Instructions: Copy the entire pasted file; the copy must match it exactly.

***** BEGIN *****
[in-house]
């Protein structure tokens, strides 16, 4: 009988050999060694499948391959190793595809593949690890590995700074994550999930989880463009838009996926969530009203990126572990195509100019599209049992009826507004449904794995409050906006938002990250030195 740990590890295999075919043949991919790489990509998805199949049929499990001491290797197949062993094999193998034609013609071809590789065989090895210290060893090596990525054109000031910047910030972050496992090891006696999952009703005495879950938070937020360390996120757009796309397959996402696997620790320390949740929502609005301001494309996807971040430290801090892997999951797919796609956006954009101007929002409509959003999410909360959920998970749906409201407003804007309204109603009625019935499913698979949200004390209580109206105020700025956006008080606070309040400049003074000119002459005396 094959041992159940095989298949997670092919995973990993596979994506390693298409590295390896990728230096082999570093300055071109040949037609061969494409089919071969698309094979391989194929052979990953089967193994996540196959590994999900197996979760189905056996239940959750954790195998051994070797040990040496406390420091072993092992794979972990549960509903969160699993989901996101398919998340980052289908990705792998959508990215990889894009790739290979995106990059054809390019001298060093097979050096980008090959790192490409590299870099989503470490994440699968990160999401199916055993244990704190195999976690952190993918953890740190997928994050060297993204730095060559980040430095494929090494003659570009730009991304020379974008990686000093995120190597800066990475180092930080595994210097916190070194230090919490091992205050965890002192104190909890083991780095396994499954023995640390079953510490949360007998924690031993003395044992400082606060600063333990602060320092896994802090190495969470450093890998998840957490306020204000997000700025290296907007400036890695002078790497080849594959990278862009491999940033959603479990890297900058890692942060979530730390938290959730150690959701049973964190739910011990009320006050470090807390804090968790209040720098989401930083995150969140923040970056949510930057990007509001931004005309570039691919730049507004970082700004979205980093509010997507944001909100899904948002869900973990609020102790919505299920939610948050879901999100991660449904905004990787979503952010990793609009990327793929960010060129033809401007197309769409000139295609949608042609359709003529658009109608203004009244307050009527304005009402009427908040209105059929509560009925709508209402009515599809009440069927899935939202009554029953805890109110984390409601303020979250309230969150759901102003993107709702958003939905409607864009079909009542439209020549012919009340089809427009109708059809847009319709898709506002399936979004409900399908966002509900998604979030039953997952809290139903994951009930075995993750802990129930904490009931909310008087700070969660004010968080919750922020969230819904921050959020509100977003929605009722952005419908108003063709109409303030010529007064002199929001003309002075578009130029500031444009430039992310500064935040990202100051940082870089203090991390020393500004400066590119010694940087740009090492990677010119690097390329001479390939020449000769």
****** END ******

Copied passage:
[in-house]
């Protein structure tokens, strides 16, 4: 009988050999060694499948391959190793595809593949690890590995700074994550999930989880463009838009996926969530009203990126572990195509100019599209049992009826507004449904794995409050906006938002990250030195 740990590890295999075919043949991919790489990509998805199949049929499990001491290797197949062993094999193998034609013609071809590789065989090895210290060893090596990525054109000031910047910030972050496992090891006696999952009703005495879950938070937020360390996120757009796309397959996402696997620790320390949740929502609005301001494309996807971040430290801090892997999951797919796609956006954009101007929002409509959003999410909360959920998970749906409201407003804007309204109603009625019935499913698979949200004390209580109206105020700025956006008080606070309040400049003074000119002459005396 094959041992159940095989298949997670092919995973990993596979994506390693298409590295390896990728230096082999570093300055071109040949037609061969494409089919071969698309094979391989194929052979990953089967193994996540196959590994999900197996979760189905056996239940959750954790195998051994070797040990040496406390420091072993092992794979972990549960509903969160699993989901996101398919998340980052289908990705792998959508990215990889894009790739290979995106990059054809390019001298060093097979050096980008090959790192490409590299870099989503470490994440699968990160999401199916055993244990704190195999976690952190993918953890740190997928994050060297993204730095060559980040430095494929090494003659570009730009991304020379974008990686000093995120190597800066990475180092930080595994210097916190070194230090919490091992205050965890002192104190909890083991780095396994499954023995640390079953510490949360007998924690031993003395044992400082606060600063333990602060320092896994802090190495969470450093890998998840957490306020204000997000700025290296907007400036890695002078790497080849594959990278862009491999940033959603479990890297900058890692942060979530730390938290959730150690959701049973964190739910011990009320006050470090807390804090968790209040720098989401930083995150969140923040970056949510930057990007509001931004005309570039691919730049507004970082700004979205980093509010997507944001909100899904948002869900973990609020102790919505299920939610948050879901999100991660449904905004990787979503952010990793609009990327793929960010060129033809401007197309769409000139295609949608042609359709003529658009109608203004009244307050009527304005009402009427908040209105059929509560009925709508209402009515599809009440069927899935939202009554029953805890109110984390409601303020979250309230969150759901102003993107709702958003939905409607864009079909009542439209020549012919009340089809427009109708059809847009319709898709506002399936979004409900399908966002509900998604979030039953997952809290139903994951009930075995993750802990129930904490009931909310008087700070969660004010968080919750922020969230819904921050959020509100977003929605009722952005419908108003063709109409303030010529007064002199929001003309002075578009130029500031444009430039992310500064935040990202100051940082870089203090991390020393500004400066590119010694940087740009090492990677010119690097390329001479390939020449000769």